does anyone really care about safety feaures in cars?

I mean, is that really one of your concerns when purchasing a car? Personally, safety features is at the bottom of my list when I look at cars. I look for power, first and foremost, and then, amenities.

Now, sure, I’m not saying that I’d buy an Edsel, but today’s cars are built tough enough to where you’re not going to die in them in a typical fender bender. All this crap about dual stage airbags and reinforced steel cage frame or whatever it’s called means nothing to me.

So what do you all think? What’s the most important thing you look for when buying a car?

That’s it’s a BMW Z3.

Aside from that, no, I didn’t buy it solely for it’s safety features. I bought it cuz it looks cool. But I have to say I’m very happy that it has rollbars, and both front and side airbags. It’s such a small car that I’m a little nervous about getting in a wreck, and any added features to keep me safe are wonderful.

As a WAG, I’d suggest that most of the “safety” stuff is marketed to people with kids. Parents are obsessive about keeping their kids safe, and I’m sure that the minivan with the most safety devices is gonna look mighty good to the typical mother.

You’re darn tootin I do.

Every time I get in my vehicle, it’s my life and my passenger’s life on the line. I could be smashed into at any time.

For me, it’s safety and function first. If the vehicle does not do what I need it to, it is useless to me.

From there, I get the most power that I can. Not only acceleration, but braking power as well. Power will not only get you into trouble, it can help to get you OUT of trouble.

So, what do I do? I go out and get a truck. A BIG truck. The crash test ratings are excellent for my model. I’m higher up than most folks, and those who are as high as me won’t be putting their bumper in my head if I’m broadsided. I have good brakes to help me stop safely, and sticky tires to help me corner well.

If I think I’m going to be broadsided, I’ve got a chance to get out of the way by kicking it in the ass and jumping out of danger. 5.9 litres come in handy from time to time. When it’s snowy and icy, I shift into 4 wheel drive. Sure, it doesn’t help me stop, but it helps me GO safely.

Just my humble opinion.

Actually, I do look at safety features. Everyone will be involved in some kind of crash sooner or later. I’d like to be sure to survive it.

That’s why one of my favorite lines is about those big friggin’ 70’s land cruisers:
Crashing in one is like a civil war in Africa. Sure, it’s tragic, but it’s far enough away that it really doesn’t have anything to do with you.

My list:

  1. Reliability/Maintenance history. Is it going to be in the shop monthly?
  2. Performance. Will it move?
  3. Safety. Will I survive driving it?
  4. Looks. Does it have a little flash to it? ( I love the Chrysler PT Cruiser)
  5. Resale Value. Can I get a little cash when its time is done?

Cupholders. The more cupholders the better. Hell, you don’t really need a passenger side seat, and if I can replace it with cupholders, I’d be happy to have it removed altogether.

What price safety if it means you’re going to spill coffee all over yourself? Something to think about.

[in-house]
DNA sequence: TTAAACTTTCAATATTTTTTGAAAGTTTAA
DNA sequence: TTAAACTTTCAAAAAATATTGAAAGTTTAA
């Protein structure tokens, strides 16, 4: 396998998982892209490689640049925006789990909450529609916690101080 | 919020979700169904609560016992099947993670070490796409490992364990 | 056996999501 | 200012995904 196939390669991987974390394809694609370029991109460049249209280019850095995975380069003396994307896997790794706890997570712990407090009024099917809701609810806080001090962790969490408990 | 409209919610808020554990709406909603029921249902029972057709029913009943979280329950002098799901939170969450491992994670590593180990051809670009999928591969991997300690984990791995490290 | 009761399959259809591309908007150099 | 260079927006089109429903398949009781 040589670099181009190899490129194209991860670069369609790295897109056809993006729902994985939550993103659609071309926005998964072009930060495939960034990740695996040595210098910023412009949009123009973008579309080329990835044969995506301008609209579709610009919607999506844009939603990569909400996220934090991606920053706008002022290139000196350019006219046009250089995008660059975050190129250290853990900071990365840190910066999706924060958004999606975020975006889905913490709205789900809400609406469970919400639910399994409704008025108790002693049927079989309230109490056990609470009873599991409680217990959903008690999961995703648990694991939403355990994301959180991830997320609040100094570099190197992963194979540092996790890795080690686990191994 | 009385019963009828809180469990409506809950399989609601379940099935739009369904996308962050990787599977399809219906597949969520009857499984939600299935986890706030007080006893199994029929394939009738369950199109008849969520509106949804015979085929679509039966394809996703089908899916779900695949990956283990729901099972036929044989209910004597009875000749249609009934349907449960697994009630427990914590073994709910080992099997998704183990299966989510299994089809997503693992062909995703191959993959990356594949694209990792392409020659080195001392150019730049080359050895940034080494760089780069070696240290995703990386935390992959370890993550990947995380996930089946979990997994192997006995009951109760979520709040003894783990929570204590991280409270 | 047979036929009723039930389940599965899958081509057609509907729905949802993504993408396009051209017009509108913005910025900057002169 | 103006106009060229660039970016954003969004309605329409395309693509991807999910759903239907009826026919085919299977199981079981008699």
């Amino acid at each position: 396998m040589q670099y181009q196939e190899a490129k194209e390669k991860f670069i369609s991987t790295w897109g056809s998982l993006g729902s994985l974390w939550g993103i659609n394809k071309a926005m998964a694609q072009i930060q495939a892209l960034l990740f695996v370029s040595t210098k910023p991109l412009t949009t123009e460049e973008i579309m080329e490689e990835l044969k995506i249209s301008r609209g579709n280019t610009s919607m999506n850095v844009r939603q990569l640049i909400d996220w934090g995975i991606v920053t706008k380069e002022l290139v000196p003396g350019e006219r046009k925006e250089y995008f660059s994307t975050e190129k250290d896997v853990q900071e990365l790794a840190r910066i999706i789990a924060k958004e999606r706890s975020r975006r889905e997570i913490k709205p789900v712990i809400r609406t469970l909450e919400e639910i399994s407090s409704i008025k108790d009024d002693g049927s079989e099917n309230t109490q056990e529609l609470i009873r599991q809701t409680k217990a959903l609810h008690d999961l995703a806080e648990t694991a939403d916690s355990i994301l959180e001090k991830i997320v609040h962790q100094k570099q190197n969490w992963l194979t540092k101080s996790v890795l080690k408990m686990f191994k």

The list for the car purchase.

  1. Does it fit the lifestyle. I drive a lot with others, so I need a car that can hold more than two people. Thus not a sports car. But I don’t do the chauffer thing, so no minivan. I prefer not to be called everytime a friend needs to move/haul something, so no truck. I want comfort so sedan, midsized was right for me.

  2. Reliability. Does the car die every time I turn around, this was going to be the first new car I ever bought. All my other cars needed lots of tweaking, and I’m not a car person. So, the new Maxima was out (First year models almost invariably have problems.) even though the engine kicked ass.

  3. Safety and Looks. These are kind of together, I want something that is safe, but I don’t want another box.

  4. Amenities. For a gadgetfreak like me, this was important, does it have lots of nice little gizmos in it.

  5. Cost. Alas another important bit, I am on a limited budget after all, no jaguars or rolls for me.

So, I bought a 2000 Stratus, my sisters 97 stratus has be reliable, though a bit under powered since she had the 4cyl. I bought the most powerfull engine for the Stratus so that isn’t a problem. Enough nice amenities, though I did tear out the radio and install a new LCD monitor for the GPS I stuck in the back. So far its a fun car. :slight_smile:

My vehicle: '84 Jeep Grand Wagoneer
NO airbags
NO crumple zones
regular old lock-up brakes
all steel
5000 lbs

I think it’s safe enough.
I’ve seen pictures of these that rolled over on the highway where the only damage was a smashed windsheild frame. One guy was hit by a little Honda econobox that ran a red light at 45 mph, hit just behind the front wheel. He pulled the crumpled sheetmetal off the tire and drove the Jeep home. The driver of the “safe” Honda died on the spot, and there wasn’t enough left of the car to recognize.

Oh, very true, Lux. Last accident I was in, I got out okay, but I had coffee ALL over my new suit. I mean, what a tragedy! :wink:

Not exactly safety, but I have started to look at how much a given vehicle might cost to fix if it gets in a low-speed accident. SUVs are awfully expensive to fix, even for minor damage. A friend of mine got in a low-speed accident in his Jeep Cherokee not long ago, and it’s going to cost close to $4K to fully repair it.

there is no such thing as safety. There is the * illusion * of safety, but such illusion is rediculous. Survivability of certain kinds of crashes are so low that you can double the survivability rating of a car and still die in it. You can, of course, build a car that is rediculously unsafe (like say a Pinto) but, for the most part, the majority of safety features, beyond the basics (seatbelt and airbags) are just marketing gimmicks.

In a car I look for the following:

  1. Reliability. I want a car that I can drive for over a decade without major repairs.
  2. Power. I want a car that will allow me to change speeds quickly, not take its merry little time getting up to 65.
  3. Price. I’m not paying for a name plate. Must be cheap.
  4. Cupholders. The single most vital ammenity in a car is its cupholders. I want a car with so many cup holders that I can drop a can of soda in mid air anywhere and have a decent chance of having it land in a cup holder.
  5. Size. I hate big cars. The ideal car would be a skateboard with a steering wheel (and a cup holder). Not only is it rude to the other drivers on the road to drive a behemoth, maneuverability in big cars (be it a Caddy or a Suburban) is awful, as is visibility. I like to be in the action when I drive, not sitting above it.